Pope Benedict XVI announced his resignation in Latin during a meeting with cardinals on February 11, 2013, and the news was broadcast on Vatican Radio’s website shortly after.
“After having repeatedly examined my conscience before God, I have come to the certainty that my strengths, due to an advanced age, are no longer suited to an adequate exercise of the Petrine ministry,” the Pope said.
Benedict also said that his strength, over the last few months, “has deteriorated in me to the extent that I have had to recognize my incapacity to adequately fulfill the ministry entrusted to me.”
Pope Benedict XVI is to resign at the end of this month after nearly eight years as the head of the Catholic Church, saying he is too old to continue at the age of 85. But resignation is extremely rare: the last Pope to step aside was Pope Gregory XII, who resigned in 1415 amid a schism within the Church.According to journalist and teologist Yan Babitski, the Code of Canon Law recommends a pontiff to resign at the age of 75. When Benedict XVI was elected Pope he was older.
“When a new church leader is elected nobody takes seriously the question of age. The person who can ensure the church will go the proper way is usually needed.Millions of believers, church structures and a lot of other things should be taken into account. Bur one may also find positive aspects here: if one admits their inability to steer another person it would be good to make way for anybody else who is capable of doing it well,” the expert stresses.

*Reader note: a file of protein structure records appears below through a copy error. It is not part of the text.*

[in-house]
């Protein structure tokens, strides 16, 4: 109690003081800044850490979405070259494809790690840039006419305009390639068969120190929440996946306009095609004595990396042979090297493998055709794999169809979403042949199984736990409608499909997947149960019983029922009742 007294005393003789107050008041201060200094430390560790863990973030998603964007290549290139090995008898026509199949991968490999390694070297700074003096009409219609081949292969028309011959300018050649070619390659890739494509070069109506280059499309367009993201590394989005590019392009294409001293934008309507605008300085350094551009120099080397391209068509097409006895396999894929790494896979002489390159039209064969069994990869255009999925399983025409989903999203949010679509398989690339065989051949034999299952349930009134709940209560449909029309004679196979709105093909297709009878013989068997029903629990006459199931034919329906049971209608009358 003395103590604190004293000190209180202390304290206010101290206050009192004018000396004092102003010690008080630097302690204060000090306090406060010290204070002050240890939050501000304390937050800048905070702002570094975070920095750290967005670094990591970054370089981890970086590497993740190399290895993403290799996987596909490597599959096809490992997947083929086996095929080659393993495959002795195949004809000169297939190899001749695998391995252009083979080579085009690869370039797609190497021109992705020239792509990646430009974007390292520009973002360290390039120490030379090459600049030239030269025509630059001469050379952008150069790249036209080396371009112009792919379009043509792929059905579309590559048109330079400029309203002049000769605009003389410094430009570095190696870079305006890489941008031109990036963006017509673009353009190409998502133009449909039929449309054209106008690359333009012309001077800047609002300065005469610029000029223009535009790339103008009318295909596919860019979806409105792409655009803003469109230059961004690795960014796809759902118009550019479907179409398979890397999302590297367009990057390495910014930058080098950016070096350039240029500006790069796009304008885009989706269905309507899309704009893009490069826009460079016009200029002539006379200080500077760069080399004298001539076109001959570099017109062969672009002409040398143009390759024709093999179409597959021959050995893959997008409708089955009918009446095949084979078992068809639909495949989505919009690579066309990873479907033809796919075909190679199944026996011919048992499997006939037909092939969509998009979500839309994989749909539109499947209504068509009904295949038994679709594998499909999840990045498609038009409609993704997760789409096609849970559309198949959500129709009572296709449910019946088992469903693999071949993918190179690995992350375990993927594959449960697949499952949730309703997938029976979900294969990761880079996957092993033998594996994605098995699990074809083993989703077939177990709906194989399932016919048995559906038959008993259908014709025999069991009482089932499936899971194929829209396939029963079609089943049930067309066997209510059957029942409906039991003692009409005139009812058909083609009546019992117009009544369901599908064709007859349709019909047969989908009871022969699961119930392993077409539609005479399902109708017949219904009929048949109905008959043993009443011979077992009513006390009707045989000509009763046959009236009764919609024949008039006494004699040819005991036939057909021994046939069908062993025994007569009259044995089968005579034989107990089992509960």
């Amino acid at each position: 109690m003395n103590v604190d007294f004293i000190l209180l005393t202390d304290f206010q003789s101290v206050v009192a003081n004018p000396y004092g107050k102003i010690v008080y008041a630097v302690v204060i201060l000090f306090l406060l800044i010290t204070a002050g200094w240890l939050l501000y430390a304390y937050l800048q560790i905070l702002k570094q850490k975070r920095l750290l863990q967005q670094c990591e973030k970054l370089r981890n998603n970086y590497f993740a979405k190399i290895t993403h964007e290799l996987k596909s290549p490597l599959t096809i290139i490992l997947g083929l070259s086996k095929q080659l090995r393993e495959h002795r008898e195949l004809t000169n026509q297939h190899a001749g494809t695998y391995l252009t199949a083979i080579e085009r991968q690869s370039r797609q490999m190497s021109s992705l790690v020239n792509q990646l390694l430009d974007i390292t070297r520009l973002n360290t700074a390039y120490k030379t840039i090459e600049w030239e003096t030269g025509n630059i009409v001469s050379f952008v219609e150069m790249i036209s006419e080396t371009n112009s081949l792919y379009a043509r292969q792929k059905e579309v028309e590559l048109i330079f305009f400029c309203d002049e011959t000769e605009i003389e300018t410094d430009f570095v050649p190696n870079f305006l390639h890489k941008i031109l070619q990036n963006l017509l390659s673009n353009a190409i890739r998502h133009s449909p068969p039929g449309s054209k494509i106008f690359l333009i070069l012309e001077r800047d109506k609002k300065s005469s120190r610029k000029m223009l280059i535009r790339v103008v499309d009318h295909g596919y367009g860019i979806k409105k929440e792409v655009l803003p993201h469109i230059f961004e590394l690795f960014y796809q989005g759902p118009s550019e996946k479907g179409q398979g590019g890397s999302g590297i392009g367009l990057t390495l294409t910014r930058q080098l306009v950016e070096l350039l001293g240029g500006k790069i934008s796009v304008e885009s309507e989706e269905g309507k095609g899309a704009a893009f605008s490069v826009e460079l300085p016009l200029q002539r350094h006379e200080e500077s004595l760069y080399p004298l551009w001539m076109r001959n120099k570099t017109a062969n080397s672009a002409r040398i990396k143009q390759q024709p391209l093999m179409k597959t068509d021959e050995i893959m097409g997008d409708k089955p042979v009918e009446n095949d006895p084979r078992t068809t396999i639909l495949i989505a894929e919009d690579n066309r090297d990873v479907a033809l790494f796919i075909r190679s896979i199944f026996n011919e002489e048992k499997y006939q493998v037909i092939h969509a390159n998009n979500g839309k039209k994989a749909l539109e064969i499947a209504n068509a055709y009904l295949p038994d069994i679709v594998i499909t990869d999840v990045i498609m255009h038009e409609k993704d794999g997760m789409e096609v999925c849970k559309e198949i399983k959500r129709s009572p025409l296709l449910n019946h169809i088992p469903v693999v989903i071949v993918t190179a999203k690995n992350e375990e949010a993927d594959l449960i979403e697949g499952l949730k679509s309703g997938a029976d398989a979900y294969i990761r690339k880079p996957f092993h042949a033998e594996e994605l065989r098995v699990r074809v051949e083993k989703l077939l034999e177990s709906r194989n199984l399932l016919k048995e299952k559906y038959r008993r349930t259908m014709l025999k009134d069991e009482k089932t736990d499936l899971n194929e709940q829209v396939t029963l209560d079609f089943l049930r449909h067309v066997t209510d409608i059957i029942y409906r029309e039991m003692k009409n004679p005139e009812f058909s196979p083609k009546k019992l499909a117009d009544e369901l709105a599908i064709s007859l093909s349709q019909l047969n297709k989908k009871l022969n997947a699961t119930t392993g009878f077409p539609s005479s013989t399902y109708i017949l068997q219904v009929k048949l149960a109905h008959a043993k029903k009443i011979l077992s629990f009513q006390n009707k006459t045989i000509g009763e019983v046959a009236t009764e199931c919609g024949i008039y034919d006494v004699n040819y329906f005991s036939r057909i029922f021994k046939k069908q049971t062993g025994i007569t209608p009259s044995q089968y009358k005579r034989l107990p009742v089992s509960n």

As Benedict XVI succeeded Jan Pawel II, who had set very high standards, he was in deep water. An additional point is that he had to deal with corruption scandals and sex abuse cases. It is not surprising that he lost heart.
The Catholic Church is likely to decide on more conservative candidate. “Even if there is any change God’s mill grinds slowly,” Yan Babitski believes. In his opinion, there is every likelihood that Pope Benedict’s successor will follow his policy.